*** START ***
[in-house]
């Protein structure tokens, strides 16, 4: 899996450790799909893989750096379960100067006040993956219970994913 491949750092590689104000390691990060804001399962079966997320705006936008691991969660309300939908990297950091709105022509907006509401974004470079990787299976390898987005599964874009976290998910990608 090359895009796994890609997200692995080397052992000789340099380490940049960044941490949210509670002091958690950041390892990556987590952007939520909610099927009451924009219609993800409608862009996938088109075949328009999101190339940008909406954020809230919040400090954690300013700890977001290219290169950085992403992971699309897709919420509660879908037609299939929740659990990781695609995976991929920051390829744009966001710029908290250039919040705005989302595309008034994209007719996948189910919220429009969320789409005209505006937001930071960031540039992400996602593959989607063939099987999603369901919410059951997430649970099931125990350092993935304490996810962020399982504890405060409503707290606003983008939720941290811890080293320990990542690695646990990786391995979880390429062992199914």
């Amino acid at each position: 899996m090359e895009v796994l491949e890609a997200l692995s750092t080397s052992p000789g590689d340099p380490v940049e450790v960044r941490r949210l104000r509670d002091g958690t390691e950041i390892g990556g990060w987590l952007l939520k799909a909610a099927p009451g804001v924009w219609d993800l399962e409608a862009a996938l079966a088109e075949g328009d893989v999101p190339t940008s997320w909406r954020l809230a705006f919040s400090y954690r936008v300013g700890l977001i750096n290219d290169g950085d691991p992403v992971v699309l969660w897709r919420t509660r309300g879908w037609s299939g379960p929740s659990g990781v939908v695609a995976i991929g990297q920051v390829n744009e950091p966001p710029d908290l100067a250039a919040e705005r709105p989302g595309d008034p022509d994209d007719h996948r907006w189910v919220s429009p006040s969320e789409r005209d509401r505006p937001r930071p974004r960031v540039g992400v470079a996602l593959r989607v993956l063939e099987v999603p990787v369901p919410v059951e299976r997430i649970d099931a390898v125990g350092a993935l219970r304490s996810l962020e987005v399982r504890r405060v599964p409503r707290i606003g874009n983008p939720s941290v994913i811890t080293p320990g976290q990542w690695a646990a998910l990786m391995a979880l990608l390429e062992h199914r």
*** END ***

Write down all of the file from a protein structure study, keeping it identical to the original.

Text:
[in-house]
């Protein structure tokens, strides 16, 4: 899996450790799909893989750096379960100067006040993956219970994913 491949750092590689104000390691990060804001399962079966997320705006936008691991969660309300939908990297950091709105022509907006509401974004470079990787299976390898987005599964874009976290998910990608 090359895009796994890609997200692995080397052992000789340099380490940049960044941490949210509670002091958690950041390892990556987590952007939520909610099927009451924009219609993800409608862009996938088109075949328009999101190339940008909406954020809230919040400090954690300013700890977001290219290169950085992403992971699309897709919420509660879908037609299939929740659990990781695609995976991929920051390829744009966001710029908290250039919040705005989302595309008034994209007719996948189910919220429009969320789409005209505006937001930071960031540039992400996602593959989607063939099987999603369901919410059951997430649970099931125990350092993935304490996810962020399982504890405060409503707290606003983008939720941290811890080293320990990542690695646990990786391995979880390429062992199914």
């Amino acid at each position: 899996m090359e895009v796994l491949e890609a997200l692995s750092t080397s052992p000789g590689d340099p380490v940049e450790v960044r941490r949210l104000r509670d002091g958690t390691e950041i390892g990556g990060w987590l952007l939520k799909a909610a099927p009451g804001v924009w219609d993800l399962e409608a862009a996938l079966a088109e075949g328009d893989v999101p190339t940008s997320w909406r954020l809230a705006f919040s400090y954690r936008v300013g700890l977001i750096n290219d290169g950085d691991p992403v992971v699309l969660w897709r919420t509660r309300g879908w037609s299939g379960p929740s659990g990781v939908v695609a995976i991929g990297q920051v390829n744009e950091p966001p710029d908290l100067a250039a919040e705005r709105p989302g595309d008034p022509d994209d007719h996948r907006w189910v919220s429009p006040s969320e789409r005209d509401r505006p937001r930071p974004r960031v540039g992400v470079a996602l593959r989607v993956l063939e099987v999603p990787v369901p919410v059951e299976r997430i649970d099931a390898v125990g350092a993935l219970r304490s996810l962020e987005v399982r504890r405060v599964p409503r707290i606003g874009n983008p939720s941290v994913i811890t080293p320990g976290q990542w690695a646990a998910l990786m391995a979880l990608l390429e062992h199914r």